Teeth grinding, also known as bruxism, is an exceptionally common condition that impacts millions of individuals globally. It includes clenching or grinding the teeth, frequently while sleeping during the night. Over time, this habit can erode tooth enamel and lead to additional dental complications. Thankfully, in a lot of cases, grinded teeth have the potential to be repaired and restored through a variety of dental treatments.
What Triggers Teeth Grinding?
There are numerous potential causes of bruxism that health professionals have identified:
- Stress and anxiety – This is one of the most frequent triggers for teeth grinding. Both occasional and chronic stress can prompt individuals to clench or grind their teeth, especially while sleeping. Events like work pressures, relationship issues, financial concerns, traumatic experiences, and general worries can activate bruxism.
- Sleep disorders – Conditions like obstructive sleep apnea, which causes breathing interruptions during sleep, may lead some individuals to grind their teeth at night. Restless leg syndrome and frequent night awakenings are also connected to increased bruxism.
- Abnormal bite alignment – Having a malocclusion, also known as a bad bite, can result in the upper and lower teeth not fitting together optimally. This mismatched bite can cause teeth to grind against each other. Underbites, overbites, crossbites, and crooked teeth may prompt grinding.
- Medications – Certain medications like selective serotonin reuptake inhibitors (SSRIs), tricyclic antidepressants, and amphetamines are associated with increased bruxism. Anticonvulsants and dopamine agonists may also play a role. Grinding is a side effect for some of these drugs.
- Additional factors – Teeth grinding may occur secondary to neurological conditions like Parkinson’s disease, dementia, and Huntington’s disease. Other medical issues like reflux, allergies, ear infections, and chronic pain may contribute to bruxism as well. There also appears to be a genetic component, so having a family history of grinding makes some individuals more predisposed.
Adverse Effects of Teeth Grinding
When bruxism is left unchecked for long periods of time, it can lead to various problems within the mouth:
The constant grinding motion wears down protective tooth enamel. This abrasion can cause chips, cracks, and excessive thinning of the teeth, which exposes inner layers. It typically impacts the biting surfaces of teeth most significantly. However, grinding can wear teeth unevenly all over the mouth.
Increased Tooth Sensitivity
As outer enamel erodes away, the softer dentin layer underneath becomes exposed. Dentin contains microscopic tubules that lead directly to the pulp and nerves of the teeth. This makes them extremely sensitive to temperature changes from hot or cold foods or drinks. Even mild air currents can cause discomfort.
Fractured or Loose Teeth
In serious cases of long-term bruxism, the powerful forces generated by clenching and grinding can actually lead to teeth fracturing or becoming loose or displaced. This occurs most often with molars but may also impact front teeth in some individuals. Fractured teeth frequently require dental restoration or extraction.
Painful Jaw Muscles
The repeated tensing of jaw muscles during grinding applies intense pressure. As the condition progresses, this persistent strain commonly results in pain and soreness focused around the temporomandibular joint. Spasms and restricted range of motion are also common.
The referral of pain from sore jaw muscles and TMJ pressure can radiate up and cause frequent tension headaches or migraines. These may occur both day and night. Head pain upon awakening is a telltale sign of nocturnal bruxism.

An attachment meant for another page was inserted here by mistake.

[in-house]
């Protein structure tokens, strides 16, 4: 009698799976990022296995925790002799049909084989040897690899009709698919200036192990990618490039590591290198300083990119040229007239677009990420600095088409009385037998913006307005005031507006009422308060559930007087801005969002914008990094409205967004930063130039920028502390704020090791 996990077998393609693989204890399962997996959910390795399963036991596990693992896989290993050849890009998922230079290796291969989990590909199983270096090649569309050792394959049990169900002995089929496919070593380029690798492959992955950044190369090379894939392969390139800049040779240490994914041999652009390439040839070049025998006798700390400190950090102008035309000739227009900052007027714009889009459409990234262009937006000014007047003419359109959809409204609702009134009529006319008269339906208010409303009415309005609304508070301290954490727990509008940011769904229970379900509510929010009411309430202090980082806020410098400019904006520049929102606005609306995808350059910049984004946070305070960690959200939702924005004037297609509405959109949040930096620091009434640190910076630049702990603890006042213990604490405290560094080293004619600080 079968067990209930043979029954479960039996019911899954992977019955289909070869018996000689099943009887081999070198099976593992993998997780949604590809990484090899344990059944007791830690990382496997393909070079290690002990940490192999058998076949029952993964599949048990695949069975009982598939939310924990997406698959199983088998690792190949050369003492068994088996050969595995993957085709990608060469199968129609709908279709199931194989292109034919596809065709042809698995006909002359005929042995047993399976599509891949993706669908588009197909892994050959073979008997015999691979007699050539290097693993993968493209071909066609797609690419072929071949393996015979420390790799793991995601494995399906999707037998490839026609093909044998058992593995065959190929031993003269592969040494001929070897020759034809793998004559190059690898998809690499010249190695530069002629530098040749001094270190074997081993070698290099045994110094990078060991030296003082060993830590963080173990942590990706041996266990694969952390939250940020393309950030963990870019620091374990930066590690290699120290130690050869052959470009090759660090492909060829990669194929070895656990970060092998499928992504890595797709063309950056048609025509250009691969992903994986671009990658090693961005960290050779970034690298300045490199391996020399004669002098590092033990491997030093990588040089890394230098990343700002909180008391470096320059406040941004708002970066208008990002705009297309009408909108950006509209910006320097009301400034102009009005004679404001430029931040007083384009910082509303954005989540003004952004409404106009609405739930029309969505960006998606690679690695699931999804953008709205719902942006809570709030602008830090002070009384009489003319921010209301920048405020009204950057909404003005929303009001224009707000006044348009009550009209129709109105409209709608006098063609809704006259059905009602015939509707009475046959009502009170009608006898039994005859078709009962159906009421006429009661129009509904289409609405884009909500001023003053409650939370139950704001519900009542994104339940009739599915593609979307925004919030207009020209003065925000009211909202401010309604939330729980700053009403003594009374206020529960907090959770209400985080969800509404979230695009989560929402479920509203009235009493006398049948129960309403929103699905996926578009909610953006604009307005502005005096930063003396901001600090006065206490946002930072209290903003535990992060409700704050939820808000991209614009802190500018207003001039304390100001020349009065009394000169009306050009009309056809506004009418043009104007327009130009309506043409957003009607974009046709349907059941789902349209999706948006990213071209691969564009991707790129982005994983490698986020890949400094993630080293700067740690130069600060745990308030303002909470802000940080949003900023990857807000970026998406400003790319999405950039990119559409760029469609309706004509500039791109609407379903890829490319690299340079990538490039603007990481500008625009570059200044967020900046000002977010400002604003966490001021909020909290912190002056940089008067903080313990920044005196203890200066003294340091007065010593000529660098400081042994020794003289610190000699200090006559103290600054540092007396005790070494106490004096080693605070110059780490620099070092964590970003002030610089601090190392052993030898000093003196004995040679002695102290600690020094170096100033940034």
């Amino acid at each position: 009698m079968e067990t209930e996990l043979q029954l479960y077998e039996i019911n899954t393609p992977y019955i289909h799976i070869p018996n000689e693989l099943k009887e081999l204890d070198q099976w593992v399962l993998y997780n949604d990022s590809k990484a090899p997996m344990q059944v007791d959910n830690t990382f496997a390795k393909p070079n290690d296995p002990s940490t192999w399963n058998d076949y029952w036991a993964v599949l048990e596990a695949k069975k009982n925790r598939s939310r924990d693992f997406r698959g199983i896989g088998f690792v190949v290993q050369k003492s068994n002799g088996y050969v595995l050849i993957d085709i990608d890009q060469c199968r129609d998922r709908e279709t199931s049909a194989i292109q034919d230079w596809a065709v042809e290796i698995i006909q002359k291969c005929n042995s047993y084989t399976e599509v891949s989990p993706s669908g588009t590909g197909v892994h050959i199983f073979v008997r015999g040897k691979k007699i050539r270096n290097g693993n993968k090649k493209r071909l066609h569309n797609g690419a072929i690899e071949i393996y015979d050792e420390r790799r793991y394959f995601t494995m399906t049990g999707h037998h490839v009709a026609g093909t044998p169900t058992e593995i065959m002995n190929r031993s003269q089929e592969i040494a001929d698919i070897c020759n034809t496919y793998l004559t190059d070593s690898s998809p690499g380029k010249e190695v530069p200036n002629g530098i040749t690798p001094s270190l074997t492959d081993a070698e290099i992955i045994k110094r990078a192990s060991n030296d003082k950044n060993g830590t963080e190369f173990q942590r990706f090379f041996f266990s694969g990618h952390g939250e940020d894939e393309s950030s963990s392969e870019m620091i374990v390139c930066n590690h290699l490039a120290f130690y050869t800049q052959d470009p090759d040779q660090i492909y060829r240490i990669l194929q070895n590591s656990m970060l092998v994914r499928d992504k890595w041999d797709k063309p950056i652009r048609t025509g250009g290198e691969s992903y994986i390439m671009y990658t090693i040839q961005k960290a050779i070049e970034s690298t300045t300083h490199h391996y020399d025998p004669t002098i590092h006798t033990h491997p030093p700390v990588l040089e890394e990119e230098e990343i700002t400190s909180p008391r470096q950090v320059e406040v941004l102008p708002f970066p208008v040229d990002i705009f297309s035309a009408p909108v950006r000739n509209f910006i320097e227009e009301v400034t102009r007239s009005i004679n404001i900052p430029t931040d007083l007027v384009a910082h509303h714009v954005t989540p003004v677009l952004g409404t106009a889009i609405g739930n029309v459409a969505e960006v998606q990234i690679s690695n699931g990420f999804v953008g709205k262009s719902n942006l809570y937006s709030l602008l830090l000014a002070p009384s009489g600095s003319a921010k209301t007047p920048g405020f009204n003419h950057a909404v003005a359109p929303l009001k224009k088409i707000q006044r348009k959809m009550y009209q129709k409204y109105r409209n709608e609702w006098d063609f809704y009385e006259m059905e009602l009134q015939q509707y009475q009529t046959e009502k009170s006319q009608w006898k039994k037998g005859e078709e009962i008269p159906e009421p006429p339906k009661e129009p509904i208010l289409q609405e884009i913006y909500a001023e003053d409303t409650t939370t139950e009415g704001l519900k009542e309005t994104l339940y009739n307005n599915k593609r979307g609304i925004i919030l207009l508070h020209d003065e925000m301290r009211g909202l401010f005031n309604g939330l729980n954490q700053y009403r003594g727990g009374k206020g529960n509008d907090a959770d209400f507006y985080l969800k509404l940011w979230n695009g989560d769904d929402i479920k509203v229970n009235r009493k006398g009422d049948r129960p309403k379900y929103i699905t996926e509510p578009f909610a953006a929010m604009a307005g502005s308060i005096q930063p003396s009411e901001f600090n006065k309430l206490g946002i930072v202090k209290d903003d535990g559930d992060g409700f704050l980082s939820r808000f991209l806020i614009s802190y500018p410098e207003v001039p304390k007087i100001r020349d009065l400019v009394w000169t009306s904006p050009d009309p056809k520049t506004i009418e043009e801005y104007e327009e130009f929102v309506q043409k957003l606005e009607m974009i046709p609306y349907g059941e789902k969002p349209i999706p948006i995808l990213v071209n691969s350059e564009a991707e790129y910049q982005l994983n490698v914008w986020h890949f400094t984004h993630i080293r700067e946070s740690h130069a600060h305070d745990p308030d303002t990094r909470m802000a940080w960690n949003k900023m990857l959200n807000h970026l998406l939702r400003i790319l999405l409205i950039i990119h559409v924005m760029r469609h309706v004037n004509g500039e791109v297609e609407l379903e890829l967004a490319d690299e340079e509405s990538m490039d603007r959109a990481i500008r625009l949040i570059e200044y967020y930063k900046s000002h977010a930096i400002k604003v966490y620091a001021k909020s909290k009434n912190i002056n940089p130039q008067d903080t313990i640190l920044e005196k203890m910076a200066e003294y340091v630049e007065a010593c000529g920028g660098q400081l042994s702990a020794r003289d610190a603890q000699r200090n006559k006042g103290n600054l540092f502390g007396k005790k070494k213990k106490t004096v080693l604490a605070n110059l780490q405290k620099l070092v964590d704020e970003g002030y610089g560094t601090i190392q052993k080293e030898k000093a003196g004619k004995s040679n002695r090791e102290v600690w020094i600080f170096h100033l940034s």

Dental Treatments to Repair Ground Teeth
If you notice indications of substantial teeth grinding, scheduling an appointment with your dentist promptly is advisable. The sooner restorative treatment begins, the better chance you have of repairing damage and preventing additional dental issues from developing. Here are several of the top treatment methods:
1. Dental Fillings
Fillings constructed from composite resin, porcelain, or metal alloy can repair areas where bruxism has worn down or cracked the teeth. The process involves removing any decayed tissue and then filling the newly created space. Well-done fillings can restore form, function, and aesthetic appearance.
2. Dental Crowns
Also known as caps, crowns are a restorative solution when teeth become extremely worn or damaged from fractures. The dentist will reshape and prepare the original tooth, removing some of the structure. They then fit and adhere a strong crown cover on top that replaces the missing enamel. Crowns reinforce and guard vulnerable teeth.
3. Porcelain Veneers
Veneers are ultra-thin shells that adhere directly to the visible front side of teeth. Getting these customized coverings can vastly improve the look of worn, cracked, or otherwise aesthetically unpleasant teeth. Veneers provide a natural appearance and protect from further grinding damage.
4. Clear Aligners
Clear aligner therapy from companies like Invisalign involves using a series of transparent trays to incrementally shift teeth. Aligners can help improve the bite alignment, which may in turn reduce grinding behaviors originating from structural issues like malocclusion.
5. Night Guards
Custom night guards made by dentists are a vital treatment component for bruxism. Worn over the teeth at night, these shields absorb forces from grinding and clenching. Rigid mouthguards and soft splints are two main types. Impressions or scans are used to make unique guards.
Medications like muscle relaxants, antianxiety drugs, and Botox injections can relax the muscles and thereby reduce grinding behaviors. These pharmaceutical options are usually short-term and coupled with other treatments. They may help retrain the reflex to clench and grind.
7. Stress Reduction
Given that psychological factors like chronic stress and anxiety are primary triggers, stress-relieving techniques can aid in reducing the rate of teeth grinding episodes. Cognitive behavioral therapy, biofeedback, physical exercise, massage, meditation, hypnosis, and improved sleep habits may all be beneficial.
When to Seek Professional Assistance
Consulting a dentist promptly is prudent if grinding leads to any of the following severe symptoms: